A: Yes, absolutely. Many of the most common injuries inflicted by automotive accidents don’t show the full extent of their symptoms until days or even weeks after the accident. You can’t know for certain whether those “little” pains will go away on their own or get worse. And if it does turn out that you have serious injuries, getting prompt medical attention is not only important for your medical prognosis, but also for the success of your legal claim. Insurance companies will latch onto the fact that you didn’t seek medical treatment right away as proof that you weren’t actually injured in the accident. If you see a doctor promptly and have a treatment plan in place from the beginning, it’s much harder for the insurance company to discredit your injuries and deny your claim.

Q: Is it true that if I’m partly at fault for the accident, I can’t pursue compensation from the other driver, and am stuck using only my own insurance policy to cover my damages?

A: No. Some states, such as Virginia, have laws like this – in which if you bear any percentage of fault whatsoever for the accident, even 1 percent, you can’t recover any damages from the other party involved. Fortunately, New Jersey law doesn’t work this way; we are a “Comparative Negligence” state, which means that the amount of fault the court determines you bear for the accident is subtracted from the total damages you can collect. For instance, if you are determined to bear 20 percent of the fault for the accident, you can recover 80 percent of your damages. This is true as long as you are less than 50 percent responsible for the accident.

Q: How much is my case worth?

A: Every case is different, and the value depends on a number of factors, up to and including the amount of insurance coverage available. If you have suffered a permanent injury of any kind, have undergone lengthy or invasive medical treatments, are expected to need further treatment in the future, or suffered a substantial loss of income due to the accident, your compensation may be greater. Other factors including the circumstances of the accident and your perceived credibility in court may also play a role.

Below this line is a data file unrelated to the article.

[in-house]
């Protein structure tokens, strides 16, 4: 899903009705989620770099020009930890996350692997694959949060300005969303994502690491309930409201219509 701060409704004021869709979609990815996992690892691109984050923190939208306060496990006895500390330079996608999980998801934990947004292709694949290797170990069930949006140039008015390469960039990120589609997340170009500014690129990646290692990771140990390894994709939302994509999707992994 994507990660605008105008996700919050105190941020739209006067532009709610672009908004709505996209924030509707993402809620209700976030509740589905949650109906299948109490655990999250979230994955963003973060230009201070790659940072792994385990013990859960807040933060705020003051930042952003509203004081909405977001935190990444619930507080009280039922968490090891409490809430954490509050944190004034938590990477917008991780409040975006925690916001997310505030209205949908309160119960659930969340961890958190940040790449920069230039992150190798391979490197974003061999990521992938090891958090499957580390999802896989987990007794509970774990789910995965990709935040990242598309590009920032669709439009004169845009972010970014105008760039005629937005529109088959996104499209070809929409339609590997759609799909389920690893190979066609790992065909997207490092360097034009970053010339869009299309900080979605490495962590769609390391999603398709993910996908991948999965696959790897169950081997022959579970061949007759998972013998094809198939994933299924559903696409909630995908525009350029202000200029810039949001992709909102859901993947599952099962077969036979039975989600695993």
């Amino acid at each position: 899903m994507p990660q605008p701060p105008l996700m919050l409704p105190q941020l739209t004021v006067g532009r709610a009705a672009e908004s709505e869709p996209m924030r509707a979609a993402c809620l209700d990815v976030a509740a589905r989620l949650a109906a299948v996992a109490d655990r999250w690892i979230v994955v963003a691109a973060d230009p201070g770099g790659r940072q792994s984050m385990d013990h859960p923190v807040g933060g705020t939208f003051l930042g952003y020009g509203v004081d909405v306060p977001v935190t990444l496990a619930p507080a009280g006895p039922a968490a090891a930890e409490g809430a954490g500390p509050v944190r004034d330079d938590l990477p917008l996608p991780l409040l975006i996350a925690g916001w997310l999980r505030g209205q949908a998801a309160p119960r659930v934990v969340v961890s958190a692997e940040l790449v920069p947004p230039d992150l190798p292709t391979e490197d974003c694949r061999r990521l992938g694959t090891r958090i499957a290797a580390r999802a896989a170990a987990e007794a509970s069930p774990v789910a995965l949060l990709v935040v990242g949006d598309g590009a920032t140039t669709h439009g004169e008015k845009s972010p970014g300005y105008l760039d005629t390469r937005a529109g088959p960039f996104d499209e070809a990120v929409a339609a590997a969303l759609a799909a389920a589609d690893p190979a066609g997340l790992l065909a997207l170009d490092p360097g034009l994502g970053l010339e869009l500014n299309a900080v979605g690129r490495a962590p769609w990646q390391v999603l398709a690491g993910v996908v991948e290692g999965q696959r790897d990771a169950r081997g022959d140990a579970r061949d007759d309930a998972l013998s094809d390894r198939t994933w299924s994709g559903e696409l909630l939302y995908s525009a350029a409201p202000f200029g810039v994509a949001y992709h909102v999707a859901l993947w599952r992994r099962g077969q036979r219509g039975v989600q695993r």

Q: Should I keep a journal, log, or diary?

A: This is an excellent idea. The claim process can stretch on for months, even years if your case goes to court. The more details you have about your medical treatment, incidental expenses, levels of pain experienced, lifestyle restrictions, and the emotional and psychological impact of your injuries, the stronger your case will be, and the less you will have to rely on increasingly-distant memories.

Q: The insurance company is making an impressive settlement offer; should I accept it?

A: Consider this: an insurance company is a business, and it makes money by paying you as little as it can get away with. This means trying to convince you to accept a settlement quickly, for far less than it knows you are entitled to, so that you stop being their problem. Once you accept a settlement, you can’t go back and ask for more money once it turns out your injury costs are far greater than you initially believed. At the very least, consult with an attorney before making your decision. If your injuries are minor or your case is weak, you may be better off settling, but that’s a determination best made with experienced legal advice. Once your case is settled, it is settled forever and can never be reopened again, even if your injuries get worse. So if you settle your case quickly and then need surgery after the settlement, your case is already over and you can never receive additional compensation for your injuries.

Q: Do I really need a lawyer?

A: It’s easy to say that the answer to this question is Yes, Obviously… but the real answer here depends on a couple of other questions – What’s the worst thing that could happen with this case? Can I afford to make a mistake? If the stakes are high enough that what happens here matters to your financial comfort or security, or to your medical well-being, then yes, you need a lawyer. My office offers complimentary 30-minute strategy sessions for ALL cases.

How Much Does a NJ Injury Lawyer Cost?

I offer a free strategy session to anyone who contacts my office. There is no fee for my representation unless there is a recovery for your claim. My fee is based upon a percentage of your recovery as listed in the NJ court rules. There are also no expenses charged to you unless your case settles.

If you or your family member have been a victim of an accident, you should contact NJ Injury Lawyer Howard Lesnik immediately. I handle NJ personal injury cases on a regular basis. Please contact me now by email, by phoning 908.264.7701, or by completing the form to the right to schedule your complimentary 30-minute strategy session.